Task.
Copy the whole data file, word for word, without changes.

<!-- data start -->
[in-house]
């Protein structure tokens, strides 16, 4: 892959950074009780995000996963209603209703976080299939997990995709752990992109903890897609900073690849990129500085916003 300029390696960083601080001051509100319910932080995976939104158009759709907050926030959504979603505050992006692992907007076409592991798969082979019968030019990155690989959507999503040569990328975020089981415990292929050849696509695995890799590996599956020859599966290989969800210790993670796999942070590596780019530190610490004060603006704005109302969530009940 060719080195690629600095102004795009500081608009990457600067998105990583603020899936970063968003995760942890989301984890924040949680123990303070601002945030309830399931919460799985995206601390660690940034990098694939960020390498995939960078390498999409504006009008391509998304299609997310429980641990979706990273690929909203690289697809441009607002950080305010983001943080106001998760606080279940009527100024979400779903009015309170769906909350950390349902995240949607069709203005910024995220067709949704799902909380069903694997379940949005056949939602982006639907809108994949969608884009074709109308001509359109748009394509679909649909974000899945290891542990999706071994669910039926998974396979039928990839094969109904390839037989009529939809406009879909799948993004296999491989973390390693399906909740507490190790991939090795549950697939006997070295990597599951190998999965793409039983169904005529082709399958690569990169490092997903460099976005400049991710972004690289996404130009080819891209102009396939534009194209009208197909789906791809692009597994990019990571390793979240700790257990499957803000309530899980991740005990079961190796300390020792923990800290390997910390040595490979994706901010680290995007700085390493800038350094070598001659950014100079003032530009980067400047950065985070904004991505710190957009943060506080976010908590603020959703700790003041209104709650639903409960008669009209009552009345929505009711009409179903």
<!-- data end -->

[in-house]
């Protein structure tokens, strides 16, 4: 892959950074009780995000996963209603209703976080299939997990995709752990992109903890897609900073690849990129500085916003 300029390696960083601080001051509100319910932080995976939104158009759709907050926030959504979603505050992006692992907007076409592991798969082979019968030019990155690989959507999503040569990328975020089981415990292929050849696509695995890799590996599956020859599966290989969800210790993670796999942070590596780019530190610490004060603006704005109302969530009940 060719080195690629600095102004795009500081608009990457600067998105990583603020899936970063968003995760942890989301984890924040949680123990303070601002945030309830399931919460799985995206601390660690940034990098694939960020390498995939960078390498999409504006009008391509998304299609997310429980641990979706990273690929909203690289697809441009607002950080305010983001943080106001998760606080279940009527100024979400779903009015309170769906909350950390349902995240949607069709203005910024995220067709949704799902909380069903694997379940949005056949939602982006639907809108994949969608884009074709109308001509359109748009394509679909649909974000899945290891542990999706071994669910039926998974396979039928990839094969109904390839037989009529939809406009879909799948993004296999491989973390390693399906909740507490190790991939090795549950697939006997070295990597599951190998999965793409039983169904005529082709399958690569990169490092997903460099976005400049991710972004690289996404130009080819891209102009396939534009194209009208197909789906791809692009597994990019990571390793979240700790257990499957803000309530899980991740005990079961190796300390020792923990800290390997910390040595490979994706901010680290995007700085390493800038350094070598001659950014100079003032530009980067400047950065985070904004991505710190957009943060506080976010908590603020959703700790003041209104709650639903409960008669009209009552009345929505009711009409179903």